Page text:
One topic that I like to touch upon more often than most is money, it is certainly a more popular topic in general these days.  People spend so much time worrying about it, earning it, spending it, and least of all, unfortunately as this blog will get into, saving it. As I mature and become more developed as a sourcing professional I have discovered a much more heightened sense of costs, budgets, and the direction of our economy.  That is particularly why I find studies like the one referred to from CNNMoney regarding the wealth gap between the older and younger generations.  This article indicates that the 65 and older generation of today, as noted in 2009, has wedged a gap of up to 47% greater in wealth than the 35 and younger generation.

So why is this happening?  There are several theories, one at the heart of them is obviously the economy.  The younger generations are still pursuing these $40K a year educations in our finest educational institutions to emerge four or more years later hundreds of thousands in debt with fewer opportunities than ever before to not only overcome that debt but to even build a career.  Another theory is around the housing market, in the past you could buy a home at one price and see a considerable increase the equitability of it through renovations or emerging markets in the area.  Nowadays you buy a home and are lucky if you can make back what you paid for it in a 10 year period let along any renovations or improvements you have made.  More and more people are getting trapped and the “buy it and flip it” scenario is certainly one of the past, come and gone as a not so quick money maker. Of course home equity is only something you have to worry about if you can afford to purchase a home.  As stated in the article, young adults are living at home longer and putting off careers, marriage and other key milestones. Think back to 25 years ago and it was 18 and out the door, now you’re lucky if the kiddies are gone before they hit 25, the cost of living has just increased so much.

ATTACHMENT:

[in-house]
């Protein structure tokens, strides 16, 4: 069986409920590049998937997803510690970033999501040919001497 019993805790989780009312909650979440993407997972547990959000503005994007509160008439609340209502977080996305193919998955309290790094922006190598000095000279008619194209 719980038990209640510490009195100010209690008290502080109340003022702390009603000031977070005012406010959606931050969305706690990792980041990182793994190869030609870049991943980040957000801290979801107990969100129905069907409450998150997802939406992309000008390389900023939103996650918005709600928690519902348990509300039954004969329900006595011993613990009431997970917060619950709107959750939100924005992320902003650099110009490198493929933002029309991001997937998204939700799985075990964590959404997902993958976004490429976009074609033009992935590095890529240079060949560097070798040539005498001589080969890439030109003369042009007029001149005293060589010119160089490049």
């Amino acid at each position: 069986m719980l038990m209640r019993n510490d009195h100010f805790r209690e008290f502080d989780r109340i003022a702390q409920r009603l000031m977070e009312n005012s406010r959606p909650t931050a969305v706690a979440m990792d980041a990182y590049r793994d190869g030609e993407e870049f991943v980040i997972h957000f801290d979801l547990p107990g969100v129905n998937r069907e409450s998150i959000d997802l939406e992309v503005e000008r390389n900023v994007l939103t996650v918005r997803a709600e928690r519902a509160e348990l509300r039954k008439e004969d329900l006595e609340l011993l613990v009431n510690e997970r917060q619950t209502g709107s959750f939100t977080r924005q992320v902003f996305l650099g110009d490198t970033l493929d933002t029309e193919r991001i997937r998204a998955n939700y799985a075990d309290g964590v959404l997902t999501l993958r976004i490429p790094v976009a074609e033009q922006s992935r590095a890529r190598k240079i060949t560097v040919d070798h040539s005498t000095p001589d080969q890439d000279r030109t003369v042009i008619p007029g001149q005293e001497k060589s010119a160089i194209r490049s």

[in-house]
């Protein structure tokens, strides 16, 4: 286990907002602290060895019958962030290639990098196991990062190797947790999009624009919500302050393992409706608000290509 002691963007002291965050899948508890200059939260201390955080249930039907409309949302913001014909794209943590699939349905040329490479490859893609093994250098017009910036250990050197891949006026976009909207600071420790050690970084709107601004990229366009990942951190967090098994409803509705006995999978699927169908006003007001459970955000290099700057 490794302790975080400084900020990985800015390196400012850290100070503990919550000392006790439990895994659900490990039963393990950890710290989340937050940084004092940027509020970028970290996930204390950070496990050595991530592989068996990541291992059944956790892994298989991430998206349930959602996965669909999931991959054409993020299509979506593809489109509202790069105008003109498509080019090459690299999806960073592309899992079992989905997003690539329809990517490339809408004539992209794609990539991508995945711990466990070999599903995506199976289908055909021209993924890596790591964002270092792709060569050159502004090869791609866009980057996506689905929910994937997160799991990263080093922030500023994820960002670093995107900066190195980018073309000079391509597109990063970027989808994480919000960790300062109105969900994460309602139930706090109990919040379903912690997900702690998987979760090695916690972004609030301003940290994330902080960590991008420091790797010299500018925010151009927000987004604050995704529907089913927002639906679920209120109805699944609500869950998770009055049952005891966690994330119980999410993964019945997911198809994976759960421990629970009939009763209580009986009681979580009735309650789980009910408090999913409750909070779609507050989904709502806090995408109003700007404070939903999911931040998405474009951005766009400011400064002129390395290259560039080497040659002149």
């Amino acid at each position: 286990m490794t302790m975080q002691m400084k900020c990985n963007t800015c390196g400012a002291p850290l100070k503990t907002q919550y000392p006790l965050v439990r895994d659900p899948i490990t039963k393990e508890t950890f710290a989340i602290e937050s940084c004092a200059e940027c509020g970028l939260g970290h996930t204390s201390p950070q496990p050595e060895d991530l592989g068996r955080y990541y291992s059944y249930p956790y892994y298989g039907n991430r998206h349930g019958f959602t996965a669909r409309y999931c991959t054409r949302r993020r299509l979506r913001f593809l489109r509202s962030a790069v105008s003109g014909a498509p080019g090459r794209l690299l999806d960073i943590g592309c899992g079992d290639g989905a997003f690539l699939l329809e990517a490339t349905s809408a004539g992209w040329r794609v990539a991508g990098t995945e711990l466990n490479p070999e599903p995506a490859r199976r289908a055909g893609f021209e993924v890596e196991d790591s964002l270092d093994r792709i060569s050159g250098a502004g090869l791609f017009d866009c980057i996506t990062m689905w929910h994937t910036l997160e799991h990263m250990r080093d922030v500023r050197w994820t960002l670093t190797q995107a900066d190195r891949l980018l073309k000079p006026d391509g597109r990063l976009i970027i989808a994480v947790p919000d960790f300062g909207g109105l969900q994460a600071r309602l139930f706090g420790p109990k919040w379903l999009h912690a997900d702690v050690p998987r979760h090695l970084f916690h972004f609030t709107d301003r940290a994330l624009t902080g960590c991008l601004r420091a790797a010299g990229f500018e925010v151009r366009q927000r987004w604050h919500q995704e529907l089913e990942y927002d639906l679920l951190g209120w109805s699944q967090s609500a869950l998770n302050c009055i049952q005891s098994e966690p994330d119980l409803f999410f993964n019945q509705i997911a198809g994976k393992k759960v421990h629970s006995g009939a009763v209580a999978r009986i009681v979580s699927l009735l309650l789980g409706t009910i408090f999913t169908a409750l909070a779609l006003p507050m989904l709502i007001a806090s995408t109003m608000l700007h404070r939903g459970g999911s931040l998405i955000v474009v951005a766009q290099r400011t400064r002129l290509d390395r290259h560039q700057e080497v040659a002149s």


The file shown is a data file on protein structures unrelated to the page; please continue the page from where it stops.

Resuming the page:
Most of all I think this gap has a lot to do with the “live for today” spending attitude that the younger generation has.  We rely so much on credit cards and living paycheck to paycheck that we just don’t have the capability or know-how to properly save.  Maybe we need to spend a little more time with the older generation and sop up some wisdom and tips on financial savvy!  Regardless of how it is done, we need to start thinking more about our long-term futures and less about this weekend.
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Jennifer Ulrich

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  1. Thank you for acknowledging the wisdom of the elders - been there done that and have much to share with the younger generation!